Polar Biology

, Volume 33, Issue 10, pp 1429–1435

Acquisition of gliding skills by Weddell seal (Leptonychotes weddellii) pups during lactation

  • Mumi Kikuchi
  • Kentaro Q. Sakamoto
  • Katsufumi Sato
Original Paper

DOI: 10.1007/s00300-010-0835-7

Cite this article as:
Kikuchi, M., Sakamoto, K.Q. & Sato, K. Polar Biol (2010) 33: 1429. doi:10.1007/s00300-010-0835-7

Abstract

Pinnipeds give birth to their pups ashore or on ice and forage in water. Therefore, neonates initially lack the adaptations to sustain prolonged underwater diving activity. Although the physiological development for breath-holding during diving has been investigated in seal pups, little is known about the concurrent development of behavioral adaptations during lactation. In this study, multisensor data loggers were used to record diving behavior and swimming gaits of pre-weaned Weddell seal (Leptonychotes weddellii) pups. Experiments were conducted in 16 pups at the Syowa Station, Antarctica, from November to December 1999 and 2004. Swimming speeds, dive depths and flipper stroking rates were recorded for each individual for about 24 h. We found that the glide index during ascending was increased with body length, whereas the dominant stroke cycle frequency were not affected by body length, dive depth and descent or ascent phase. All pups had significantly higher stroke rates in descent than in ascent, but there was no difference between swimming speed. As we found a positive relationship between the body length and age, we considered body length as an index of growth. Therefore, we conclude that pups gradually acquire the ability to glide with utilizing positive buoyancy during ascending toward the end of lactation.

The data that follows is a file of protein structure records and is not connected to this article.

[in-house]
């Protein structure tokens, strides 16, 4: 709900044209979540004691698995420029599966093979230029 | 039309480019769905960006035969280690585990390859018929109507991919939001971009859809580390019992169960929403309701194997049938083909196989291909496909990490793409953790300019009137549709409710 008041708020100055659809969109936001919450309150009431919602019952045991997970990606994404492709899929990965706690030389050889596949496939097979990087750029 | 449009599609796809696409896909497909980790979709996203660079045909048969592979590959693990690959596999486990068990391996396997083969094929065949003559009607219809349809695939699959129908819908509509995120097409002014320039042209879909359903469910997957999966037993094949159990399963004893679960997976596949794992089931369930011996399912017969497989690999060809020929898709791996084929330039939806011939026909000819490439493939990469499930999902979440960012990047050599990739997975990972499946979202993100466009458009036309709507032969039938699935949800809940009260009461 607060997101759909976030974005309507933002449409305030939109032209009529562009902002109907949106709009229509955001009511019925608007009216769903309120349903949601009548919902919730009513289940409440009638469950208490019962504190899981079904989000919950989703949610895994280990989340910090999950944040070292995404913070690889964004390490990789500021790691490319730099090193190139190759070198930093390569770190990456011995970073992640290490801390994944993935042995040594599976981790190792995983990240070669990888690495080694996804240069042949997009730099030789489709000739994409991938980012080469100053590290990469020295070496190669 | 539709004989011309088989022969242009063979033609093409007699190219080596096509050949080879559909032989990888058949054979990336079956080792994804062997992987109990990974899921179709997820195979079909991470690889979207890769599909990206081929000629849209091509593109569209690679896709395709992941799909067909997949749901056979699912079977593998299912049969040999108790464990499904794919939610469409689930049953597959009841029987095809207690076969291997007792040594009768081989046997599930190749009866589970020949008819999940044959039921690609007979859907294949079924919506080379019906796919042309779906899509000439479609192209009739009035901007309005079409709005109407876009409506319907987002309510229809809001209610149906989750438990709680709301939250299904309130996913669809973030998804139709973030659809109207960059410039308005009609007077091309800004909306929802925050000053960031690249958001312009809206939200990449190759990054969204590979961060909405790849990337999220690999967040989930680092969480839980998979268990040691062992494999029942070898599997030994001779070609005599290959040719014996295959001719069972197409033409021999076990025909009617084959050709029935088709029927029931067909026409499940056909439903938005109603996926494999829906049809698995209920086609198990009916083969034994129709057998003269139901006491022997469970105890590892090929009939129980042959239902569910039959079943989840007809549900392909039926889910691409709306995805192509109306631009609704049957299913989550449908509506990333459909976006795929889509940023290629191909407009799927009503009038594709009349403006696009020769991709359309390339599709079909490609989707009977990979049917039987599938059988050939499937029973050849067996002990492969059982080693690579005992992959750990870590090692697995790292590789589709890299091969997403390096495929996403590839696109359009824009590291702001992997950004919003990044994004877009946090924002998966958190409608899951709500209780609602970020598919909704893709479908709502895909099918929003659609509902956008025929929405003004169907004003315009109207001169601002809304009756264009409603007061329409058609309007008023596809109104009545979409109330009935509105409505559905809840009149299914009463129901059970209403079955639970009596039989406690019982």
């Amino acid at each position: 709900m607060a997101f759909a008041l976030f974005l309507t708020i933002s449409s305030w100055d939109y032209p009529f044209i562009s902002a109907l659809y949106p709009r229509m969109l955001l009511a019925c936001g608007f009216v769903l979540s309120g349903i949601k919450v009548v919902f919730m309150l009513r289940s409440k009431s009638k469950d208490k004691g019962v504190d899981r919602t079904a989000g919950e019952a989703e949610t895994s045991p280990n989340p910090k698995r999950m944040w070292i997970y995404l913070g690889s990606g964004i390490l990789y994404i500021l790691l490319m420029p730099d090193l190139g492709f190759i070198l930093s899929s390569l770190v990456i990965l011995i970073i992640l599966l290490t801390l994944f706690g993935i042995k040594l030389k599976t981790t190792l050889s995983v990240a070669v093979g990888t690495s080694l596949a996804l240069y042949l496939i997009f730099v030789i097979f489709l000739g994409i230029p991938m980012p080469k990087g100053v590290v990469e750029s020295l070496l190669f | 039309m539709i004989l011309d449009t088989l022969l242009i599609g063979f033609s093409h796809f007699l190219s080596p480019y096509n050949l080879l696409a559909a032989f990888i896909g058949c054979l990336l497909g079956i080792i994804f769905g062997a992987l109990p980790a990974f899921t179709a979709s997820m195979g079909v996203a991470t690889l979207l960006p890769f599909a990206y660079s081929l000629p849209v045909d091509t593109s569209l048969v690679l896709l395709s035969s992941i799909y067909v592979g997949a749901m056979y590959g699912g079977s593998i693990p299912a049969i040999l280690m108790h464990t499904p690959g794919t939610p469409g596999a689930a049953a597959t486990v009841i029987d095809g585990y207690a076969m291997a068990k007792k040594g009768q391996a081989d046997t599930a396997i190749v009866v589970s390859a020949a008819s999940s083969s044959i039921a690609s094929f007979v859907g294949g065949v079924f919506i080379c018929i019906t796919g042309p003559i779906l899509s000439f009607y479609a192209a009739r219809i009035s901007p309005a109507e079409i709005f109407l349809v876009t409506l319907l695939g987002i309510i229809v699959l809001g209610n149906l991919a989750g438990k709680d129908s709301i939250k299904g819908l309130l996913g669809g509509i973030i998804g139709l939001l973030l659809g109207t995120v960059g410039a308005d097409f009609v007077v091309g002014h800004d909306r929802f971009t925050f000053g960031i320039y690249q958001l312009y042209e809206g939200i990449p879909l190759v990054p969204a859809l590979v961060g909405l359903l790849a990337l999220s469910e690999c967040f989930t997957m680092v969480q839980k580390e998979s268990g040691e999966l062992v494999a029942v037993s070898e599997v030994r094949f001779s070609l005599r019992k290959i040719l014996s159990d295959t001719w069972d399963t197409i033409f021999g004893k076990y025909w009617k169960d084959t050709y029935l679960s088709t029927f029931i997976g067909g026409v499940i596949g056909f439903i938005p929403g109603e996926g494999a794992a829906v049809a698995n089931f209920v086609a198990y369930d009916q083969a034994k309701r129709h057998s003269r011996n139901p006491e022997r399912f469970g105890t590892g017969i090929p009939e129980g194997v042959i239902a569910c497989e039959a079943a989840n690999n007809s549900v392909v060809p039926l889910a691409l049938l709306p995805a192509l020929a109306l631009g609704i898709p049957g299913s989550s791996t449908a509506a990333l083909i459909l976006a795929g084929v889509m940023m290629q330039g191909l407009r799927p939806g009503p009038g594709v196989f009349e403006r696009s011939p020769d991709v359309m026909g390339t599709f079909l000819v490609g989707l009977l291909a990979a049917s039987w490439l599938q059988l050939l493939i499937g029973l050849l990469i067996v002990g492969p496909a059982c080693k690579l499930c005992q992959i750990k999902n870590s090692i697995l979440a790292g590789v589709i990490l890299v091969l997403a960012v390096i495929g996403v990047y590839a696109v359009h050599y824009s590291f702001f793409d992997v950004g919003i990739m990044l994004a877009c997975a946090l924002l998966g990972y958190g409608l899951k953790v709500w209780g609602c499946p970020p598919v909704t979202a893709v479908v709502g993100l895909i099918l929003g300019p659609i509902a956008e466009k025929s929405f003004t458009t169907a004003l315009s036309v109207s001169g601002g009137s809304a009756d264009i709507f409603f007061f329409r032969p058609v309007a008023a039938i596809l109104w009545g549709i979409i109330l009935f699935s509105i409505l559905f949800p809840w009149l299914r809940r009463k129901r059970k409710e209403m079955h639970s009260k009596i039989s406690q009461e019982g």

Keywords

Data logger Acceleration Development Gliding Leptonychotes weddellii 

Copyright information

© Springer-Verlag 2010

Authors and Affiliations

  • Mumi Kikuchi
    • 1
  • Kentaro Q. Sakamoto
    • 2
  • Katsufumi Sato
    • 3
  1. 1.Laboratory of Fisheries Biology, Graduate School of Agricultural and Life SciencesUniversity of TokyoBunkyo, TokyoJapan
  2. 2.Laboratory of Physiology, Graduate School of Veterinary MedicineHokkaido UniversitySapporoJapan
  3. 3.International Coastal Research Center, Atmosphere and Ocean Research InstituteUniversity of TokyoOtsuchi, IwateJapan

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